Residents of Pennsylvania and New York differ greatly in their views on hydraulic fracturing for natural gas, a new public opinion poll has found.
StateImpact reports that, according to poll results, 54 percent of Pennsylvanians support “the development of shale gas” while only 29 percent of New Yorkers felt the same. The survey was a joint effort by the University of Michigan, the University of Montreal and Pennsylvania’s Muhlenberg College.
The results are, perhaps, not surprising. Pennsylvania is the most prolific natural gas state in the Marcellus shale, making it the highest-producing state of the highest-producing play in the highest-producing country in the world. New York, meanwhile, has effectively banned hydraulic fracturing within the state since 2008, pending state review of the practice’s health effects that officials say are still ongoing.
Possibly more surprising are findings on public support for state leaders’ handling of drilling-related issues. Both New York and Pennsylvania residents gave more negative than positive ratings to their governors. New York’s Andrew Cuomo got a positive rating from 27 percent of respondents, compared to 36 percent negative responses. His Pennsylvanian counterpart Tom Corbett found support among just 19 percent of his constiuents, while 47 percent said they did not approve of the way the natural gas industry has been handled.
As each state’s public opinion on drilling roughly matches current practices, what accounts for this gap in support for leadership?
It’s true that Tom Corbett has faced longstanding criticism for his lack of leadership. A Republican governor in a state with a Republican-controlled legislature, he has nonetheless faced repeated problems finding support for issues he champions. Last spring he failed to get a state budget passed that included a severance tax on natural gas drilling, a policy the public says it supports at 62 percent.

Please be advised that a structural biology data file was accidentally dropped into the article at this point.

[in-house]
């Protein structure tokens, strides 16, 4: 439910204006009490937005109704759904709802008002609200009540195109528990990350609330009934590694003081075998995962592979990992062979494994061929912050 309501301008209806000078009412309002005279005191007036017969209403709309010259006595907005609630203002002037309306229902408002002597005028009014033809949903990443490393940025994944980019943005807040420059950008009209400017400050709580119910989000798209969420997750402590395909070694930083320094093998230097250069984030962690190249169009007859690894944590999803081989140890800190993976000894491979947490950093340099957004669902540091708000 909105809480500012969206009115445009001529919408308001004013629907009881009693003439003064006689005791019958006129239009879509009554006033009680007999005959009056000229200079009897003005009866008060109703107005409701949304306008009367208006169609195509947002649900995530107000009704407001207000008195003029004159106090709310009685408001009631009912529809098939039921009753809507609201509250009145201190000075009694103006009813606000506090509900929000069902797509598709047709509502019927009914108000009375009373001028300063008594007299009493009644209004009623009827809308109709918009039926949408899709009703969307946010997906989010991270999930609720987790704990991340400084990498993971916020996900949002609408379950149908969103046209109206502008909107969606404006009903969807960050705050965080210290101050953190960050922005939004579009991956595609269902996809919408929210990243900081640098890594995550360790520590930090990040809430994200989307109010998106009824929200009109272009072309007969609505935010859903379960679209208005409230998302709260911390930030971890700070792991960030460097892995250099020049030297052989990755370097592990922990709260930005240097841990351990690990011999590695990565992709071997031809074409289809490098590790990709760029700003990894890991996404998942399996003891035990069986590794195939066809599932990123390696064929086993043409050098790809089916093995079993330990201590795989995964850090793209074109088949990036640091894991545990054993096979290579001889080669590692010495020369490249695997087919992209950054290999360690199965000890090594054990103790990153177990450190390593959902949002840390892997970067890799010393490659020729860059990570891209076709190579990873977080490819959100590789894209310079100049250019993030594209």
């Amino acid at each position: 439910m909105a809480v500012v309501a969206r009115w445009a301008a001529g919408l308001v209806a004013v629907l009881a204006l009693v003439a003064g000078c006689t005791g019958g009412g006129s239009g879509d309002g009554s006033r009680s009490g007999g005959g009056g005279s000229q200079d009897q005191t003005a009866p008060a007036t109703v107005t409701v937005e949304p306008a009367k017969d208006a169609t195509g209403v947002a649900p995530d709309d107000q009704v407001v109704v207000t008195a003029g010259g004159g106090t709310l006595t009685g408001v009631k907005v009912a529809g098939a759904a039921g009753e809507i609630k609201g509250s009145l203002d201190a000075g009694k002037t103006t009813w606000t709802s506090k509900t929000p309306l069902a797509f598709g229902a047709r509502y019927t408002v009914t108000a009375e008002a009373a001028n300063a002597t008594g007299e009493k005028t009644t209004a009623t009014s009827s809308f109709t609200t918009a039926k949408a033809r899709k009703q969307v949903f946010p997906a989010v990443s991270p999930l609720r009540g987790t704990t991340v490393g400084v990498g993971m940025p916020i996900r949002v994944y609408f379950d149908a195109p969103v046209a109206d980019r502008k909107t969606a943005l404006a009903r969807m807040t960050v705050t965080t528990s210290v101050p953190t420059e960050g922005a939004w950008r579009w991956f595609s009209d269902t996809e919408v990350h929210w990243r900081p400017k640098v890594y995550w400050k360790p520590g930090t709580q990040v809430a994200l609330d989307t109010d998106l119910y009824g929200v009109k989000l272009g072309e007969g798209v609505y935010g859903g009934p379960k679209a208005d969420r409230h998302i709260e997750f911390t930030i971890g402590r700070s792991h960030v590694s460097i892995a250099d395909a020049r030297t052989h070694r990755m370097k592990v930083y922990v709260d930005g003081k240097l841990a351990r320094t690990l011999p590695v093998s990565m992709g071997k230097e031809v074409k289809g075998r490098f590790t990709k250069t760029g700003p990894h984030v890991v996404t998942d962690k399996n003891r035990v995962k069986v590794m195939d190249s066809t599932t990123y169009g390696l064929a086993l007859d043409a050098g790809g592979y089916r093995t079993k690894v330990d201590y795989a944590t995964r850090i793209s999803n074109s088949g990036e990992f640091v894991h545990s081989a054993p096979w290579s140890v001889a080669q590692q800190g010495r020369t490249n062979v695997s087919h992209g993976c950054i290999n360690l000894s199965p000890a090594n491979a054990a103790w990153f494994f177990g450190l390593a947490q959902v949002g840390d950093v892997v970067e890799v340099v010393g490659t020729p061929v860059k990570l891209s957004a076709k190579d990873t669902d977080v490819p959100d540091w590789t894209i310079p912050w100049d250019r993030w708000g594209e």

Analysts say Corbett faces a tough upcoming election against Democratic opponent Tom Wolf due to his flagging popularity. Nevertheless, he has shown consistent support for the shale gas industry during his time in office. At least in this instance, pro-gas Pennsylvanians would have been expected to rate his policies more highly.
Similarly, Cuomo took flack for his management despite maintaining a fracking ban in an anti-fracking state. New Yorkers agree with the state position that the health effects of hydraulic fracturing are not yet known at a rate of 51 percent (Interestingly, Pennsylvanians agreed with that statement slightly more strongly at 55 percent – maybe in the opposite camp). Why, then, is such blame placed on their governor?
Maybe residents are tired of half-baked answers that kick the can further down the road. Corbett’s ineffective leadership and Cuomo’s willingness to play “wait-and-see” may have left a bad taste in the public’s collective mouth.
Conversely, they could just be pinning what frustrations exist on the most convenient scapegoats. As neighboring states, they may covet each others’ drilling royalties and clean water supplies in a “the-gas-is-greener-on-the-other-side” relationship, but be unwilling to accept that their own proclivities caused the unavoidable drawbacks.
Read the survey results story on StateImpact and decide for yourself: Survey: Pennsylvanians like fracking more than New Yorkers